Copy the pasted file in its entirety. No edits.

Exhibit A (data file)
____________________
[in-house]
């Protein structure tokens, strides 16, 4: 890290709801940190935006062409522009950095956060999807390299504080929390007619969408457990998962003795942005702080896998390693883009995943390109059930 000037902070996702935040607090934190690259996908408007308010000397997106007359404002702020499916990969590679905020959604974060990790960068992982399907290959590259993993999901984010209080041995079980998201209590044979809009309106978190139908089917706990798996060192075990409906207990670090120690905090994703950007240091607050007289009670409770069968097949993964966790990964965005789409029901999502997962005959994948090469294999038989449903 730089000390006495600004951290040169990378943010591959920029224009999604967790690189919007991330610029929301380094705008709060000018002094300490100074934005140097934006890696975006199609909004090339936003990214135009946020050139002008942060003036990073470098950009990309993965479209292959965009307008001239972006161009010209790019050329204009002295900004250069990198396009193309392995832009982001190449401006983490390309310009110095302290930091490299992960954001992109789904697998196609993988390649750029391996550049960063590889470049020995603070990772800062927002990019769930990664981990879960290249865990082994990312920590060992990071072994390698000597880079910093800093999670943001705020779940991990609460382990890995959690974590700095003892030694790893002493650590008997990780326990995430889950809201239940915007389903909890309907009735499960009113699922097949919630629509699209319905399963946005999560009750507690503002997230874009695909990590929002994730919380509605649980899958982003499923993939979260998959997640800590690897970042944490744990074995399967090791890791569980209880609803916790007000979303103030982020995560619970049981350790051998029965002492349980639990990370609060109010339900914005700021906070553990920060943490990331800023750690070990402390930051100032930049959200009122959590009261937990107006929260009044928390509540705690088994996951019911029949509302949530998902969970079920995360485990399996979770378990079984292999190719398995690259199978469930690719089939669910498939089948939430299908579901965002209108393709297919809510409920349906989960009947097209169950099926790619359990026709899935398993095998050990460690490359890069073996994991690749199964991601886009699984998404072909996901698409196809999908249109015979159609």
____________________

[in-house]
């Protein structure tokens, strides 16, 4: 890290709801940190935006062409522009950095956060999807390299504080929390007619969408457990998962003795942005702080896998390693883009995943390109059930 000037902070996702935040607090934190690259996908408007308010000397997106007359404002702020499916990969590679905020959604974060990790960068992982399907290959590259993993999901984010209080041995079980998201209590044979809009309106978190139908089917706990798996060192075990409906207990670090120690905090994703950007240091607050007289009670409770069968097949993964966790990964965005789409029901999502997962005959994948090469294999038989449903 730089000390006495600004951290040169990378943010591959920029224009999604967790690189919007991330610029929301380094705008709060000018002094300490100074934005140097934006890696975006199609909004090339936003990214135009946020050139002008942060003036990073470098950009990309993965479209292959965009307008001239972006161009010209790019050329204009002295900004250069990198396009193309392995832009982001190449401006983490390309310009110095302290930091490299992960954001992109789904697998196609993988390649750029391996550049960063590889470049020995603070990772800062927002990019769930990664981990879960290249865990082994990312920590060992990071072994390698000597880079910093800093999670943001705020779940991990609460382990890995959690974590700095003892030694790893002493650590008997990780326990995430889950809201239940915007389903909890309907009735499960009113699922097949919630629509699209319905399963946005999560009750507690503002997230874009695909990590929002994730919380509605649980899958982003499923993939979260998959997640800590690897970042944490744990074995399967090791890791569980209880609803916790007000979303103030982020995560619970049981350790051998029965002492349980639990990370609060109010339900914005700021906070553990920060943490990331800023750690070990402390930051100032930049959200009122959590009261937990107006929260009044928390509540705690088994996951019911029949509302949530998902969970079920995360485990399996979770378990079984292999190719398995690259199978469930690719089939669910498939089948939430299908579901965002209108393709297919809510409920349906989960009947097209169950099926790619359990026709899935398993095998050990460690490359890069073996994991690749199964991601886009699984998404072909996901698409196809999908249109015979159609």